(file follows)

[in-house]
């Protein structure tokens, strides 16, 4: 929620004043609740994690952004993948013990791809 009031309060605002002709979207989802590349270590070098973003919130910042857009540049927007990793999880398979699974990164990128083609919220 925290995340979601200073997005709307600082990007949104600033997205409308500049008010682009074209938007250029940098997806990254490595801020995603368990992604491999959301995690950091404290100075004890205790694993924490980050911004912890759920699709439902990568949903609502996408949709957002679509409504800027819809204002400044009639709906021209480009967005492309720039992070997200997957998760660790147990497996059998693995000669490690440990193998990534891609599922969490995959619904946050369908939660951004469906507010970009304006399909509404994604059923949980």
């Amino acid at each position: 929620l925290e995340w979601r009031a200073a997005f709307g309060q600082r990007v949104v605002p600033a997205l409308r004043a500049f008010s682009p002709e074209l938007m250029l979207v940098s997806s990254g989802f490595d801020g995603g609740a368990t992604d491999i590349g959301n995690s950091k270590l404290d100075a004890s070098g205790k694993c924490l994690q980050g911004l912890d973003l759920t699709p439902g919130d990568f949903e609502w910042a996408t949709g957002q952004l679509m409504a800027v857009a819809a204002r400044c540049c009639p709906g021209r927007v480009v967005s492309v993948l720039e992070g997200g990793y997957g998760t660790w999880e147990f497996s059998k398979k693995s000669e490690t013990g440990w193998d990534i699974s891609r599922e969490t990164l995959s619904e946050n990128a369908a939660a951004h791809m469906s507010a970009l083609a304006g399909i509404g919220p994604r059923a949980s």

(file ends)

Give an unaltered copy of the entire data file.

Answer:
[in-house]
């Protein structure tokens, strides 16, 4: 929620004043609740994690952004993948013990791809 009031309060605002002709979207989802590349270590070098973003919130910042857009540049927007990793999880398979699974990164990128083609919220 925290995340979601200073997005709307600082990007949104600033997205409308500049008010682009074209938007250029940098997806990254490595801020995603368990992604491999959301995690950091404290100075004890205790694993924490980050911004912890759920699709439902990568949903609502996408949709957002679509409504800027819809204002400044009639709906021209480009967005492309720039992070997200997957998760660790147990497996059998693995000669490690440990193998990534891609599922969490995959619904946050369908939660951004469906507010970009304006399909509404994604059923949980």
């Amino acid at each position: 929620l925290e995340w979601r009031a200073a997005f709307g309060q600082r990007v949104v605002p600033a997205l409308r004043a500049f008010s682009p002709e074209l938007m250029l979207v940098s997806s990254g989802f490595d801020g995603g609740a368990t992604d491999i590349g959301n995690s950091k270590l404290d100075a004890s070098g205790k694993c924490l994690q980050g911004l912890d973003l759920t699709p439902g919130d990568f949903e609502w910042a996408t949709g957002q952004l679509m409504a800027v857009a819809a204002r400044c540049c009639p709906g021209r927007v480009v967005s492309v993948l720039e992070g997200g990793y997957g998760t660790w999880e147990f497996s059998k398979k693995s000669e490690t013990g440990w193998d990534i699974s891609r599922e969490t990164l995959s619904e946050n990128a369908a939660a951004h791809m469906s507010a970009l083609a304006g399909i509404g919220p994604r059923a949980s």